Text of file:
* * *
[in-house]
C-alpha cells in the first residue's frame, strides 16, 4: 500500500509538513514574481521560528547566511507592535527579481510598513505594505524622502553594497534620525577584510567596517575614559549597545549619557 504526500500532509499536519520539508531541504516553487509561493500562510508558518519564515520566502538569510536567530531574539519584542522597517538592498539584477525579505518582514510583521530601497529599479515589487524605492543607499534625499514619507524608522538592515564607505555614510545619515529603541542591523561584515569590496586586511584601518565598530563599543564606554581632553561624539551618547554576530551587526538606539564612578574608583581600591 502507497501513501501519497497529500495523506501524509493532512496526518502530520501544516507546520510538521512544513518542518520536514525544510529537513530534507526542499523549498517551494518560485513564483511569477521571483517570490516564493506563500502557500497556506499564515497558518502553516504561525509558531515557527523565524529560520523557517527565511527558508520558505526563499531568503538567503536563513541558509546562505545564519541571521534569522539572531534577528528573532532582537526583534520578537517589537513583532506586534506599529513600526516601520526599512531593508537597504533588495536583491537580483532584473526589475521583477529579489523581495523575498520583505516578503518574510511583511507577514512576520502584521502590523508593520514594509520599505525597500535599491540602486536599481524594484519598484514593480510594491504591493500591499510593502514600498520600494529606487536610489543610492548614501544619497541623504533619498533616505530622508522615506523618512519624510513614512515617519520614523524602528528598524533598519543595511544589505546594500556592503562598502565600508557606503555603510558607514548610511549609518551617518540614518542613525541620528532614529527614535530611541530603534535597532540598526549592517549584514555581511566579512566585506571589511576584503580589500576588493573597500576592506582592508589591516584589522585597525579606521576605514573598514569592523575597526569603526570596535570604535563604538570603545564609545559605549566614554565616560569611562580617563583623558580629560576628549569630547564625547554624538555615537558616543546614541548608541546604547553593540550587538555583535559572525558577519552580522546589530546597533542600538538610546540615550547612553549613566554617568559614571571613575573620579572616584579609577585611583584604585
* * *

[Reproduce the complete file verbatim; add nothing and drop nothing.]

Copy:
[in-house]
C-alpha cells in the first residue's frame, strides 16, 4: 500500500509538513514574481521560528547566511507592535527579481510598513505594505524622502553594497534620525577584510567596517575614559549597545549619557 504526500500532509499536519520539508531541504516553487509561493500562510508558518519564515520566502538569510536567530531574539519584542522597517538592498539584477525579505518582514510583521530601497529599479515589487524605492543607499534625499514619507524608522538592515564607505555614510545619515529603541542591523561584515569590496586586511584601518565598530563599543564606554581632553561624539551618547554576530551587526538606539564612578574608583581600591 502507497501513501501519497497529500495523506501524509493532512496526518502530520501544516507546520510538521512544513518542518520536514525544510529537513530534507526542499523549498517551494518560485513564483511569477521571483517570490516564493506563500502557500497556506499564515497558518502553516504561525509558531515557527523565524529560520523557517527565511527558508520558505526563499531568503538567503536563513541558509546562505545564519541571521534569522539572531534577528528573532532582537526583534520578537517589537513583532506586534506599529513600526516601520526599512531593508537597504533588495536583491537580483532584473526589475521583477529579489523581495523575498520583505516578503518574510511583511507577514512576520502584521502590523508593520514594509520599505525597500535599491540602486536599481524594484519598484514593480510594491504591493500591499510593502514600498520600494529606487536610489543610492548614501544619497541623504533619498533616505530622508522615506523618512519624510513614512515617519520614523524602528528598524533598519543595511544589505546594500556592503562598502565600508557606503555603510558607514548610511549609518551617518540614518542613525541620528532614529527614535530611541530603534535597532540598526549592517549584514555581511566579512566585506571589511576584503580589500576588493573597500576592506582592508589591516584589522585597525579606521576605514573598514569592523575597526569603526570596535570604535563604538570603545564609545559605549566614554565616560569611562580617563583623558580629560576628549569630547564625547554624538555615537558616543546614541548608541546604547553593540550587538555583535559572525558577519552580522546589530546597533542600538538610546540615550547612553549613566554617568559614571571613575573620579572616584579609577585611583584604585